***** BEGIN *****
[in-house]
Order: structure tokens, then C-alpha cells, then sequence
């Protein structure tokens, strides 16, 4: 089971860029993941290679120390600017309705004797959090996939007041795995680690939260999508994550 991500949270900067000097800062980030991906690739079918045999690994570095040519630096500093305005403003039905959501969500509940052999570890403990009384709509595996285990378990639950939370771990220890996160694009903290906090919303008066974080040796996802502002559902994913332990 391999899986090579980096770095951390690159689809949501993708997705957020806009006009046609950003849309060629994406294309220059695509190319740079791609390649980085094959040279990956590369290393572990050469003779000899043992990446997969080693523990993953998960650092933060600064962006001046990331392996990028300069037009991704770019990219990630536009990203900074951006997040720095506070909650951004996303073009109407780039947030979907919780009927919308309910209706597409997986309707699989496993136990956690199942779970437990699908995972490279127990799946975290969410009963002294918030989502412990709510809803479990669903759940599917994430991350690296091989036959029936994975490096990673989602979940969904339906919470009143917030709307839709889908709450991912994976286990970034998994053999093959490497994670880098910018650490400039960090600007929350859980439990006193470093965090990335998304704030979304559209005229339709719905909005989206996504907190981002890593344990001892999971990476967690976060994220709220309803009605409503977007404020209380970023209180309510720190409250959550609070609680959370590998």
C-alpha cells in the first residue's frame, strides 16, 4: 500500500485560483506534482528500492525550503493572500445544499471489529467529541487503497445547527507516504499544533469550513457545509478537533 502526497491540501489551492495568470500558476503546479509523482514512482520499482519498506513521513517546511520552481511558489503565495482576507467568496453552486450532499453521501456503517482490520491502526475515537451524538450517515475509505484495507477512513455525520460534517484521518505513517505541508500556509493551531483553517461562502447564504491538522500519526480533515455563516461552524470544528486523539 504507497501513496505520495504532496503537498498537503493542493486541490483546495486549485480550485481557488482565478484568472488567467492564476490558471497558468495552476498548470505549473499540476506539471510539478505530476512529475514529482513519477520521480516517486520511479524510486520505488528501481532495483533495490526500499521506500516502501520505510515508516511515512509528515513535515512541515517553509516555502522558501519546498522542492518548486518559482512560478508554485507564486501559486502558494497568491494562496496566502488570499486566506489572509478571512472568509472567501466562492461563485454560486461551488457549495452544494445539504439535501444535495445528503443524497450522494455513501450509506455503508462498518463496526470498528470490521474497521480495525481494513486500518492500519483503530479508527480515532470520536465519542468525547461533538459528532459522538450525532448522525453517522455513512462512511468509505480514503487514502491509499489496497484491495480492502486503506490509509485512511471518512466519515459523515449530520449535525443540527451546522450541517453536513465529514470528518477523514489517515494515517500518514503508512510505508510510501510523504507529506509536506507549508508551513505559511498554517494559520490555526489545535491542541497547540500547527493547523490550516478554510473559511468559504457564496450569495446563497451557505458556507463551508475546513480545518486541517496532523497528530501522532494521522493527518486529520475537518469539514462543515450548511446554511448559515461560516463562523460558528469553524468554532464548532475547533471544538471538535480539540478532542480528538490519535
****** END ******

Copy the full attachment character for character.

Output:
[in-house]
Order: structure tokens, then C-alpha cells, then sequence
């Protein structure tokens, strides 16, 4: 089971860029993941290679120390600017309705004797959090996939007041795995680690939260999508994550 991500949270900067000097800062980030991906690739079918045999690994570095040519630096500093305005403003039905959501969500509940052999570890403990009384709509595996285990378990639950939370771990220890996160694009903290906090919303008066974080040796996802502002559902994913332990 391999899986090579980096770095951390690159689809949501993708997705957020806009006009046609950003849309060629994406294309220059695509190319740079791609390649980085094959040279990956590369290393572990050469003779000899043992990446997969080693523990993953998960650092933060600064962006001046990331392996990028300069037009991704770019990219990630536009990203900074951006997040720095506070909650951004996303073009109407780039947030979907919780009927919308309910209706597409997986309707699989496993136990956690199942779970437990699908995972490279127990799946975290969410009963002294918030989502412990709510809803479990669903759940599917994430991350690296091989036959029936994975490096990673989602979940969904339906919470009143917030709307839709889908709450991912994976286990970034998994053999093959490497994670880098910018650490400039960090600007929350859980439990006193470093965090990335998304704030979304559209005229339709719905909005989206996504907190981002890593344990001892999971990476967690976060994220709220309803009605409503977007404020209380970023209180309510720190409250959550609070609680959370590998």
C-alpha cells in the first residue's frame, strides 16, 4: 500500500485560483506534482528500492525550503493572500445544499471489529467529541487503497445547527507516504499544533469550513457545509478537533 502526497491540501489551492495568470500558476503546479509523482514512482520499482519498506513521513517546511520552481511558489503565495482576507467568496453552486450532499453521501456503517482490520491502526475515537451524538450517515475509505484495507477512513455525520460534517484521518505513517505541508500556509493551531483553517461562502447564504491538522500519526480533515455563516461552524470544528486523539 504507497501513496505520495504532496503537498498537503493542493486541490483546495486549485480550485481557488482565478484568472488567467492564476490558471497558468495552476498548470505549473499540476506539471510539478505530476512529475514529482513519477520521480516517486520511479524510486520505488528501481532495483533495490526500499521506500516502501520505510515508516511515512509528515513535515512541515517553509516555502522558501519546498522542492518548486518559482512560478508554485507564486501559486502558494497568491494562496496566502488570499486566506489572509478571512472568509472567501466562492461563485454560486461551488457549495452544494445539504439535501444535495445528503443524497450522494455513501450509506455503508462498518463496526470498528470490521474497521480495525481494513486500518492500519483503530479508527480515532470520536465519542468525547461533538459528532459522538450525532448522525453517522455513512462512511468509505480514503487514502491509499489496497484491495480492502486503506490509509485512511471518512466519515459523515449530520449535525443540527451546522450541517453536513465529514470528518477523514489517515494515517500518514503508512510505508510510501510523504507529506509536506507549508508551513505559511498554517494559520490555526489545535491542541497547540500547527493547523490550516478554510473559511468559504457564496450569495446563497451557505458556507463551508475546513480545518486541517496532523497528530501522532494521522493527518486529520475537518469539514462543515450548511446554511448559515461560516463562523460558528469553524468554532464548532475547533471544538471538535480539540478532542480528538490519535